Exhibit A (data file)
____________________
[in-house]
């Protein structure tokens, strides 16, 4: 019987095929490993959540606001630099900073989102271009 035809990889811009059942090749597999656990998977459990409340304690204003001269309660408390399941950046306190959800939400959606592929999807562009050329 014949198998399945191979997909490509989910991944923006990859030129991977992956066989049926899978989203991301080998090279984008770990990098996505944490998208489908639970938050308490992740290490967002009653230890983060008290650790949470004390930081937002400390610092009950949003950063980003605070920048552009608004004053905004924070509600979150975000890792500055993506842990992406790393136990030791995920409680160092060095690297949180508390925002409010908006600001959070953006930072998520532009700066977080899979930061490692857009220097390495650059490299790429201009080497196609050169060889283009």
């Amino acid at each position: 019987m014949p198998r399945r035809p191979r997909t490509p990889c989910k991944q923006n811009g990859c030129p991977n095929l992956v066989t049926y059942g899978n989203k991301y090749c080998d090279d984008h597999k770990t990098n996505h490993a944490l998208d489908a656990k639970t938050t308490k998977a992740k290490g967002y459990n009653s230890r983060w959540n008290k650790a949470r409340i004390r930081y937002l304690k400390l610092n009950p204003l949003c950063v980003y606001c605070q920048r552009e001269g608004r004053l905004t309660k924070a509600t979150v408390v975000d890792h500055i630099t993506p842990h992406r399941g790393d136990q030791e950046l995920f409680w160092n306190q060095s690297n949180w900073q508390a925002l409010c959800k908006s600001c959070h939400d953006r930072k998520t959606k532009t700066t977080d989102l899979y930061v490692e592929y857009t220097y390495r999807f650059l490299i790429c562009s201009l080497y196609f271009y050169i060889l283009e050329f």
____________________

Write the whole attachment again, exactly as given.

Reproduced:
[in-house]
């Protein structure tokens, strides 16, 4: 019987095929490993959540606001630099900073989102271009 035809990889811009059942090749597999656990998977459990409340304690204003001269309660408390399941950046306190959800939400959606592929999807562009050329 014949198998399945191979997909490509989910991944923006990859030129991977992956066989049926899978989203991301080998090279984008770990990098996505944490998208489908639970938050308490992740290490967002009653230890983060008290650790949470004390930081937002400390610092009950949003950063980003605070920048552009608004004053905004924070509600979150975000890792500055993506842990992406790393136990030791995920409680160092060095690297949180508390925002409010908006600001959070953006930072998520532009700066977080899979930061490692857009220097390495650059490299790429201009080497196609050169060889283009």
């Amino acid at each position: 019987m014949p198998r399945r035809p191979r997909t490509p990889c989910k991944q923006n811009g990859c030129p991977n095929l992956v066989t049926y059942g899978n989203k991301y090749c080998d090279d984008h597999k770990t990098n996505h490993a944490l998208d489908a656990k639970t938050t308490k998977a992740k290490g967002y459990n009653s230890r983060w959540n008290k650790a949470r409340i004390r930081y937002l304690k400390l610092n009950p204003l949003c950063v980003y606001c605070q920048r552009e001269g608004r004053l905004t309660k924070a509600t979150v408390v975000d890792h500055i630099t993506p842990h992406r399941g790393d136990q030791e950046l995920f409680w160092n306190q060095s690297n949180w900073q508390a925002l409010c959800k908006s600001c959070h939400d953006r930072k998520t959606k532009t700066t977080d989102l899979y930061v490692e592929y857009t220097y390495r999807f650059l490299i790429c562009s201009l080497y196609f271009y050169i060889l283009e050329f």